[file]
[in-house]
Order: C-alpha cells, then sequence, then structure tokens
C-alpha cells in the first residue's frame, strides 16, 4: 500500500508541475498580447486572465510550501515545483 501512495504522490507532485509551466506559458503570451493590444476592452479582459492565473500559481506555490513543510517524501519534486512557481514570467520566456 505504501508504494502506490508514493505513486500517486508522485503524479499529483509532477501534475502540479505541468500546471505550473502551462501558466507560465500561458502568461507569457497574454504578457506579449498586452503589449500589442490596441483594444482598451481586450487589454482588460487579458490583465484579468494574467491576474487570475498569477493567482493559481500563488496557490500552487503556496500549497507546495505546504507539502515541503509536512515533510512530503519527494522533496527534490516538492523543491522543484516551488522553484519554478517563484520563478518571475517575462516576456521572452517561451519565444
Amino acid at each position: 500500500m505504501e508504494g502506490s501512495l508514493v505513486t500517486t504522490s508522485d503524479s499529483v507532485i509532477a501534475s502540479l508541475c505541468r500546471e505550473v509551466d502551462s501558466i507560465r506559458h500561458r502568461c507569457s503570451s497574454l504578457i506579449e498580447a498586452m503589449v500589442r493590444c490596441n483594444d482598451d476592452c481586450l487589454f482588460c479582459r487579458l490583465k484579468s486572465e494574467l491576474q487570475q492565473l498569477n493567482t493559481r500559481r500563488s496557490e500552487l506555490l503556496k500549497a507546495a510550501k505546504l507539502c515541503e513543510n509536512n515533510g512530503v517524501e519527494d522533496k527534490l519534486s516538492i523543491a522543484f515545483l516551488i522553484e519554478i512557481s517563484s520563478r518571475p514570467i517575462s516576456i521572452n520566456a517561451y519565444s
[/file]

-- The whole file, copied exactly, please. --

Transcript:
[in-house]
Order: C-alpha cells, then sequence, then structure tokens
C-alpha cells in the first residue's frame, strides 16, 4: 500500500508541475498580447486572465510550501515545483 501512495504522490507532485509551466506559458503570451493590444476592452479582459492565473500559481506555490513543510517524501519534486512557481514570467520566456 505504501508504494502506490508514493505513486500517486508522485503524479499529483509532477501534475502540479505541468500546471505550473502551462501558466507560465500561458502568461507569457497574454504578457506579449498586452503589449500589442490596441483594444482598451481586450487589454482588460487579458490583465484579468494574467491576474487570475498569477493567482493559481500563488496557490500552487503556496500549497507546495505546504507539502515541503509536512515533510512530503519527494522533496527534490516538492523543491522543484516551488522553484519554478517563484520563478518571475517575462516576456521572452517561451519565444
Amino acid at each position: 500500500m505504501e508504494g502506490s501512495l508514493v505513486t500517486t504522490s508522485d503524479s499529483v507532485i509532477a501534475s502540479l508541475c505541468r500546471e505550473v509551466d502551462s501558466i507560465r506559458h500561458r502568461c507569457s503570451s497574454l504578457i506579449e498580447a498586452m503589449v500589442r493590444c490596441n483594444d482598451d476592452c481586450l487589454f482588460c479582459r487579458l490583465k484579468s486572465e494574467l491576474q487570475q492565473l498569477n493567482t493559481r500559481r500563488s496557490e500552487l506555490l503556496k500549497a507546495a510550501k505546504l507539502c515541503e513543510n509536512n515533510g512530503v517524501e519527494d522533496k527534490l519534486s516538492i523543491a522543484f515545483l516551488i522553484e519554478i512557481s517563484s520563478r518571475p514570467i517575462s516576456i521572452n520566456a517561451y519565444s